Tennessee House Advances Textbook Review Bill | National policy

NASHVILLE, Tenn. (AP) – The Tennessee House on Monday passed a bill that allows school boards to deem books “obscene” and threatens to withhold education funding and slap criminal penalties on school librarians if orders to remove them are not tracked.

The 63-24 House vote shifts the action from the Republican-dominated legislature to the Senate, where the fate of the bill is less certain after multiple delays in committee.

The bill would amend an exception under state law that does not put people with scientific, educational, governmental, or other justification at risk of criminal charges for knowingly distributing obscene material to a minor. The bill would only remove the exception for K-12 public schools, their workers and their contractors.

If someone disobeys the school board’s directive to remove a book, they could face a Class A misdemeanor or a Class E felony if someone repeatedly fails to comply.

The bill’s sponsor, Republican Rep. Scott Cepicky, argued that the bill aims to “protect our librarians and prevent the arbitrary removal of a book from a school library” by outlining a process for removing books. .

The bill allows parents of students to report to school officials material in a school library that they consider obscene or harmful to minors, both as defined in state law. The principal of that school must then remove that material from the library for at least 30 days to allow the school board to review it.

Subsequently, the school board would then decide whether to permanently withdraw the material or return it to the school libraries.

If school officials do not comply with the process, the Tennessee Commissioner of Education can temporarily suspend state funding.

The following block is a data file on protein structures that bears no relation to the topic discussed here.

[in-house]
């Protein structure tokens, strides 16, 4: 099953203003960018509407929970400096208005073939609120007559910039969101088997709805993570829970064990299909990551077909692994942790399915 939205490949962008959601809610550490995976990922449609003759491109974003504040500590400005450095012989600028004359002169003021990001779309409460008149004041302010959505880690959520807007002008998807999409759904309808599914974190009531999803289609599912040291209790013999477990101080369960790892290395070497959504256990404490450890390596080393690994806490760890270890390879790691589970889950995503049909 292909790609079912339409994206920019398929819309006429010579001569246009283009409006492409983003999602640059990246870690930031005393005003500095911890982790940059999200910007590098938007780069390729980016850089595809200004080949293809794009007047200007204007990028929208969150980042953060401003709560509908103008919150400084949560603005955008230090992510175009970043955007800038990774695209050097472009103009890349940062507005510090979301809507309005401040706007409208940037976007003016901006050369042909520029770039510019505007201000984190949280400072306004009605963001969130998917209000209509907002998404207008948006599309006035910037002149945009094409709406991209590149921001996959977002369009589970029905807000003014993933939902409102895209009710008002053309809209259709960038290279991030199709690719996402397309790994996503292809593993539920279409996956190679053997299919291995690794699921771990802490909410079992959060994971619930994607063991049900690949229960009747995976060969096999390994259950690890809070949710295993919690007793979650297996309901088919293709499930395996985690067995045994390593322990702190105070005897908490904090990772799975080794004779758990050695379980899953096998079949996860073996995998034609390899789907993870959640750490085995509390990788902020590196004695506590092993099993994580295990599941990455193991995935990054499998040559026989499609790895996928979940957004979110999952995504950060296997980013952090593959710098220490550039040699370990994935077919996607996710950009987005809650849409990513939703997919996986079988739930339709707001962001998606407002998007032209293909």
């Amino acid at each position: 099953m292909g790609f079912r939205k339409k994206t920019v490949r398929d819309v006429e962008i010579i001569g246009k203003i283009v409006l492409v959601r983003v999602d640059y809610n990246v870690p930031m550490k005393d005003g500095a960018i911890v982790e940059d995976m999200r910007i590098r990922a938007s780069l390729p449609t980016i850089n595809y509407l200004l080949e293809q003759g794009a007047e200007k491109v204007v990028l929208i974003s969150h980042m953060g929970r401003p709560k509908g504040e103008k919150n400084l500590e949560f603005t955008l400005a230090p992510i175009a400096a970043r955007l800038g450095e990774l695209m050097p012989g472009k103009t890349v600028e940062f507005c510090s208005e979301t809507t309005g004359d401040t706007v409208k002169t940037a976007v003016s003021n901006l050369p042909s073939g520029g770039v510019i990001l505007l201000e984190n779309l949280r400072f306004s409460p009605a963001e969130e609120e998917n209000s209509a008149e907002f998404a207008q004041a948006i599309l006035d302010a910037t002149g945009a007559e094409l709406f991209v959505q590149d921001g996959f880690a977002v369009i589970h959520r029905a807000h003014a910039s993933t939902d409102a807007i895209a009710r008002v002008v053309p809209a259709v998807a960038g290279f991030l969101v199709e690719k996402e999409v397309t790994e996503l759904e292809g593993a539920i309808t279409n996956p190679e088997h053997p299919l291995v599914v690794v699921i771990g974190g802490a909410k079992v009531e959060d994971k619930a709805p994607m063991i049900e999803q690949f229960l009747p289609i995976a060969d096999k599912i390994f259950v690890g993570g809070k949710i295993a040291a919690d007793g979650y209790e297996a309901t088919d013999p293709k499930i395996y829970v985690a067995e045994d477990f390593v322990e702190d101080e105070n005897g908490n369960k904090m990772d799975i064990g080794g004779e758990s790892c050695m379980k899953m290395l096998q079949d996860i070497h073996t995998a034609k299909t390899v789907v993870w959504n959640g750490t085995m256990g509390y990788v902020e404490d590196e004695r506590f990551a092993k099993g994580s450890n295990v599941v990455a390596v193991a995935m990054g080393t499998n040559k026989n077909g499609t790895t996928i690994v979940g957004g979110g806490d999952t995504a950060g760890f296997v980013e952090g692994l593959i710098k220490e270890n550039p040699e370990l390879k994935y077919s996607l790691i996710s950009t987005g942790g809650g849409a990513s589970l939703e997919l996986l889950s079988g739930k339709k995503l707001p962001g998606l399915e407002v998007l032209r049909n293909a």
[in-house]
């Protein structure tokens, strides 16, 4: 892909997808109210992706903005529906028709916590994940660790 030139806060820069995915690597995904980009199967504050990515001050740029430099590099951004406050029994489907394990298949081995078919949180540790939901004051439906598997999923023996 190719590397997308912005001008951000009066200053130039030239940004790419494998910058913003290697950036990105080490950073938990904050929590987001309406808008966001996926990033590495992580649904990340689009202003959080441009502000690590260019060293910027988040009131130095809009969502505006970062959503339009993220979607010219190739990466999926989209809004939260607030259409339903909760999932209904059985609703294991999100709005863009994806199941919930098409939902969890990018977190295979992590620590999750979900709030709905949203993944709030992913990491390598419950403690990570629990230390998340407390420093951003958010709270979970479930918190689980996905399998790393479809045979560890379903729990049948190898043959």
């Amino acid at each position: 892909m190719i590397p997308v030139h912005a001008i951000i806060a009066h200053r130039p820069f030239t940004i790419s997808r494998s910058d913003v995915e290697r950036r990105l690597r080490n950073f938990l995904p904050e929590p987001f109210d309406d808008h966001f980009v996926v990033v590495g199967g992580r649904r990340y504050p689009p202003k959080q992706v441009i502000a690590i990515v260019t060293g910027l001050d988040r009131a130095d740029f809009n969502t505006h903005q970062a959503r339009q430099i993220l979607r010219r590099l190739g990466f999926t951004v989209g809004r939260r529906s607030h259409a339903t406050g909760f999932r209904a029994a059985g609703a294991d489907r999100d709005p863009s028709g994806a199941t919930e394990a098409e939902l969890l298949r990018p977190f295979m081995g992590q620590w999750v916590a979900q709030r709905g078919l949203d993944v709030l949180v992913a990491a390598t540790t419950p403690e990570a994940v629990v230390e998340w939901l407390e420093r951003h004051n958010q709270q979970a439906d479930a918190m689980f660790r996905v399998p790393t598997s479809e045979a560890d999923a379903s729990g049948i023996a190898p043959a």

Challenges and book bans are on the rise in Tennessee and the United States, as advocates call for greater examination of the ideas and concepts taught to students, especially regarding racism, sexuality and genre.

Republicans have introduced several bills on the subject. Earlier this month, lawmakers and parents hurled insults at librarians while discussing a proposal.

Many of those who testified before the legislative panel repeated unfounded claims that librarians who championed certain controversial works of literature were helping children to “prepare” children to desensitize themselves to sexual abuse and pornography. Librarians and other education advocates deny the claims, countering that policies are already in place to allow parents to view library materials.

A handful of Republican lawmakers have conceded the arguments recently used to condemn teachers and libraries had crossed a line.

On Monday, Rep. Eddie Mannis, Tennessee’s only openly gay Republican state legislator, opposed the bill, echoing concerns expressed by many Democrats. He noted the existing teacher shortages and said he didn’t want to pass laws telling them “we don’t trust you”.

“I’m just concerned that this legislation could be used to subjectively weed out educational material that people wrongly deem harmful or offensive strictly because of their own personal biases or prejudices,” the Knoxville lawmaker said.

Senate President Randy McNally was among Republicans who said they were uncomfortable with comparisons between teachers and librarians.

McNally pointed to action already taken on legislation backed by Republican Gov. Bill Lee that would require school libraries to post their content online and regularly review their policies to ensure material is “age-appropriate.” and “suitable” for children. to access. Lawmakers have already passed and Lee has already signed this bill.

Tennessee recently gained international attention when a rural school board in McMinn County voted unanimously to delete “Maus”, a Pulitzer Prize-winning graphic novel on the Holocaust, from the district program. Around the same time, wealthy members of the Williamson County School Board agreed to withdraw ‘Walk Two Moons’ – a book that describes a Native American girl’s search for her mother – after receiving complaints from parents .

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